Siwa Mgoboza : If Found Return To Africadia

WHATIFTHEWORLD, Cape Town, South Africa
22 Jun 2016 - 20 Aug 2016

Siwa Mgoboza : If Found Return To Africadia

Archival ink-jet print on Hahnemuhle Photorag, 
90 x 70 cm, 
Edition of 6

WHATIFTHEWORLD present If Found Return To Africadia – a solo project by Siwa Mgoboza.

The exhibition explores notions of difference and belonging as informed by his personal experiences of prejudice and assimilation. Growing up abroad and subsequently returning to South Africa as a young man, Mgoboza was profoundly struck by the difference between his expectation of an egalitarian South Africa and the stark contrast of it’s reality.

As response to this, Mgoboza has created Africadia – a means to transcend – if only momentarily – prejudice based on preconceived notions of gender, race, religion, class and nationality. Hybridity is at the core of the Africadian experiment and Mgoboza imagines a world where absolutes become fluid and open to debate. A utopic intermingling of notions of an un-spoilt Africa and Arcadia – as referenced in Greek mythology and the painting of Renaissance artist Nicolas Pousin, Africadia represents an alternative – a space where in Mgoboza’s words, “we stop talking about the ‘other ’ and start talking to one another.”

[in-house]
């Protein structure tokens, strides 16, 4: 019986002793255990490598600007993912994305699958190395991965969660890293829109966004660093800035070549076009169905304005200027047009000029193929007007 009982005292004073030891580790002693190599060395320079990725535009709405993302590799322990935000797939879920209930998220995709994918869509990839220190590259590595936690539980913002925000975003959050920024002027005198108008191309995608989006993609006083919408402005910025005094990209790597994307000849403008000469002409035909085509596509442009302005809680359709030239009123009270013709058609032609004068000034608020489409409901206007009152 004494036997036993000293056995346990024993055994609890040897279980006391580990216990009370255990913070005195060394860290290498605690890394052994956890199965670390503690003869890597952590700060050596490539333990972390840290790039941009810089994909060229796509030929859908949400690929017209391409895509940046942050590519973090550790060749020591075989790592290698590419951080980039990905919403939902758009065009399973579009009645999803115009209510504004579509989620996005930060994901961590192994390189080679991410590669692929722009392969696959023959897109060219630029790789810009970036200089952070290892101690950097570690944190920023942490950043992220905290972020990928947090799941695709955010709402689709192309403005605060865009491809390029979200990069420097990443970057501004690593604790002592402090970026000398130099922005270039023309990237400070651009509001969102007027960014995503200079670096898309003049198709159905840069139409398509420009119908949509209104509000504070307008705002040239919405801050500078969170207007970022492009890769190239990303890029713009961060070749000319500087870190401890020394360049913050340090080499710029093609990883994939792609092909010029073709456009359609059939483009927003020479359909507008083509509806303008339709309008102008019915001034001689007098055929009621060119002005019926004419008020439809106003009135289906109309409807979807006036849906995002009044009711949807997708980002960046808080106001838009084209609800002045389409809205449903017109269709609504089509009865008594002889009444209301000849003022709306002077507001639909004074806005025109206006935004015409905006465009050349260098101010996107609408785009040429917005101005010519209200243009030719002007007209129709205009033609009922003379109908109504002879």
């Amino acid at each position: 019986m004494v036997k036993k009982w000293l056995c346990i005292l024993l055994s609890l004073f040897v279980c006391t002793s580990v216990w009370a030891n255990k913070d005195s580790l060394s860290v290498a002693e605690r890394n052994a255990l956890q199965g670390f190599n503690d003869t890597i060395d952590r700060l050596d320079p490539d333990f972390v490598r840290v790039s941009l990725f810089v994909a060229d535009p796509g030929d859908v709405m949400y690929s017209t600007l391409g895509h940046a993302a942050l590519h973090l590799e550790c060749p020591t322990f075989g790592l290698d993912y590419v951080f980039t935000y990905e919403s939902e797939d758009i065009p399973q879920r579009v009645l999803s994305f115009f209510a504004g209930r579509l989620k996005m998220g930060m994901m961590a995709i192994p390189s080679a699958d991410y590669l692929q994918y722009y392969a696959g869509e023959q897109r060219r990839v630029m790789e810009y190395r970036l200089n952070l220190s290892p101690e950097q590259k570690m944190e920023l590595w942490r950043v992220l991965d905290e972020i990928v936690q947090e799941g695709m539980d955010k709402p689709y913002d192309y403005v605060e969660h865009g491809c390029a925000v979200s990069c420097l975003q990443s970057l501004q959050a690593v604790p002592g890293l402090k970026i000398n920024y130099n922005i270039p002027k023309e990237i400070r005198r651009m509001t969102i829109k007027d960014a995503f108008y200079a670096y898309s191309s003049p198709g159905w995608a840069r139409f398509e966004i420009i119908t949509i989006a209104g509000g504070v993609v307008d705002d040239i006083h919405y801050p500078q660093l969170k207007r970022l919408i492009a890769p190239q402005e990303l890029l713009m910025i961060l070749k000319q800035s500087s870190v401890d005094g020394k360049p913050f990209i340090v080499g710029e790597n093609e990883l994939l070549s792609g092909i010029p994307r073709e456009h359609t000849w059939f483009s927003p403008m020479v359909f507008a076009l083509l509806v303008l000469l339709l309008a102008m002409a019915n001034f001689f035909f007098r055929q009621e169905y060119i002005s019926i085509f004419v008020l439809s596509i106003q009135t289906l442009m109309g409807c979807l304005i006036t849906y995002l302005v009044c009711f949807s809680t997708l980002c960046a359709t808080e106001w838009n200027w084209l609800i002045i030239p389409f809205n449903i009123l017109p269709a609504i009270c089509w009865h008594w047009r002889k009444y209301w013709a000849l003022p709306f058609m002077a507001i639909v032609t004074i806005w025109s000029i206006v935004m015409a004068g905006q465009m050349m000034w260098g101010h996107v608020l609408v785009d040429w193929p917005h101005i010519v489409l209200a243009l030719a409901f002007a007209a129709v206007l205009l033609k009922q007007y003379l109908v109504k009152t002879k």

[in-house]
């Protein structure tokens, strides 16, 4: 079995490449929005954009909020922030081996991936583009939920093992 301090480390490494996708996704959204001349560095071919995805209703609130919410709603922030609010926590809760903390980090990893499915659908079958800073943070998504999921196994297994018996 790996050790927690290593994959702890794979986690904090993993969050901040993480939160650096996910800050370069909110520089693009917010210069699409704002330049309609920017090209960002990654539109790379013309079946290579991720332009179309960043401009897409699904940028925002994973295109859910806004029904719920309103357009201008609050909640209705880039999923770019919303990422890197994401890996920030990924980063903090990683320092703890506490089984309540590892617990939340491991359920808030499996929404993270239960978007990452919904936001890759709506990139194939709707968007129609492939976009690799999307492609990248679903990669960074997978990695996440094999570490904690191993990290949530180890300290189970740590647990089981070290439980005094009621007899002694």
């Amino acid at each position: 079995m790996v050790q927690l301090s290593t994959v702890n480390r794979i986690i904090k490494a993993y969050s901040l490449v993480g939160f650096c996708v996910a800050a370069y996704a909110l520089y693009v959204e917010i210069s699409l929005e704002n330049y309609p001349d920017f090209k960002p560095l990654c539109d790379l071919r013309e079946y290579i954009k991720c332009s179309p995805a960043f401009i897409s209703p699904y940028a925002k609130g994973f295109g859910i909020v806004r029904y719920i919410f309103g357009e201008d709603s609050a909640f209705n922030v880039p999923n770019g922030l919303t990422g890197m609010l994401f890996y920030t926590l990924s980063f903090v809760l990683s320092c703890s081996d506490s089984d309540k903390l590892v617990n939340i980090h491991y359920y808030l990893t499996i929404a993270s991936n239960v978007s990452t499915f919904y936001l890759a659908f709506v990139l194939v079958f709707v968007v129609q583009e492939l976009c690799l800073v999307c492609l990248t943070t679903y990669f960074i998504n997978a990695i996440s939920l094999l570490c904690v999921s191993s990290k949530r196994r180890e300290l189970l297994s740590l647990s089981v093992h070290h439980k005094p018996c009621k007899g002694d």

In creating the hybrid beings that populate the Africadian dimension, Mgoboza has drawn on his Hlubi heritage by incorporating the bright and densely patterned Ishweshwe cloth into his photographic, sculptural and textile work. Traditionally worn by women, Mgoboza references a motif that is immediately recognizable as “African” but on closer investigation, has truly global roots having arrived in Southern Africa from India via Dutch trade routes. It became widely embraced when introduced to Southern Africa by German settlers in the mid 1800s. Isishweshwe is a symbol embedded with the ethos of Africadia – of cultural interchanges across continents, of indigenization and cultural revitalization.

As visual device Mgoboza offers the viewer Isishweshwe as an accepted African signifier, but  it is simultaneously reconstituted as a question that undermines its very “Africaness”. By subverting both geographical and gender specific assumptions, Mgoboza opens up alternative readings of what it is to be an Africadian.



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